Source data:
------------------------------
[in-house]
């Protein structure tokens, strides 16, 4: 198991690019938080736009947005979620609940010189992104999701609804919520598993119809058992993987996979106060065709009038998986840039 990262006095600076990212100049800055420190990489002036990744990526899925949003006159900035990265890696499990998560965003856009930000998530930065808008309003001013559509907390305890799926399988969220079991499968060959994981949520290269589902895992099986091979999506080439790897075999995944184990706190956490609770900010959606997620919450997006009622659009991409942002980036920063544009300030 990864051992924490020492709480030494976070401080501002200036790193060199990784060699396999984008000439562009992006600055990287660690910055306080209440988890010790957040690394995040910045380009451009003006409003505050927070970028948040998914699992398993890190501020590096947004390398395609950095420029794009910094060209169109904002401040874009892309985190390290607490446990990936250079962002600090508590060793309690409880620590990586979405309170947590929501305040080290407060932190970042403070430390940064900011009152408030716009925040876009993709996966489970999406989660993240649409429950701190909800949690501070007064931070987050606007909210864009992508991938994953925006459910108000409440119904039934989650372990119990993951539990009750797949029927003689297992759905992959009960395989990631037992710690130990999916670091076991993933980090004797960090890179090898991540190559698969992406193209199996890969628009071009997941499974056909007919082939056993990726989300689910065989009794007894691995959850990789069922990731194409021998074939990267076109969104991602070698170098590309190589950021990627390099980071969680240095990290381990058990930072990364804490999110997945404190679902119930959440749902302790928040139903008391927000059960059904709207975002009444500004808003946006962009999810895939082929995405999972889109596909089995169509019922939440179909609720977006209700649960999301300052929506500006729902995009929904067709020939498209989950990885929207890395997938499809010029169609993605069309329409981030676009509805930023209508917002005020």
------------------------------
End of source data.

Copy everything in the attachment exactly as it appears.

[in-house]
């Protein structure tokens, strides 16, 4: 198991690019938080736009947005979620609940010189992104999701609804919520598993119809058992993987996979106060065709009038998986840039 990262006095600076990212100049800055420190990489002036990744990526899925949003006159900035990265890696499990998560965003856009930000998530930065808008309003001013559509907390305890799926399988969220079991499968060959994981949520290269589902895992099986091979999506080439790897075999995944184990706190956490609770900010959606997620919450997006009622659009991409942002980036920063544009300030 990864051992924490020492709480030494976070401080501002200036790193060199990784060699396999984008000439562009992006600055990287660690910055306080209440988890010790957040690394995040910045380009451009003006409003505050927070970028948040998914699992398993890190501020590096947004390398395609950095420029794009910094060209169109904002401040874009892309985190390290607490446990990936250079962002600090508590060793309690409880620590990586979405309170947590929501305040080290407060932190970042403070430390940064900011009152408030716009925040876009993709996966489970999406989660993240649409429950701190909800949690501070007064931070987050606007909210864009992508991938994953925006459910108000409440119904039934989650372990119990993951539990009750797949029927003689297992759905992959009960395989990631037992710690130990999916670091076991993933980090004797960090890179090898991540190559698969992406193209199996890969628009071009997941499974056909007919082939056993990726989300689910065989009794007894691995959850990789069922990731194409021998074939990267076109969104991602070698170098590309190589950021990627390099980071969680240095990290381990058990930072990364804490999110997945404190679902119930959440749902302790928040139903008391927000059960059904709207975002009444500004808003946006962009999810895939082929995405999972889109596909089995169509019922939440179909609720977006209700649960999301300052929506500006729902995009929904067709020939498209989950990885929207890395997938499809010029169609993605069309329409981030676009509805930023209508917002005020």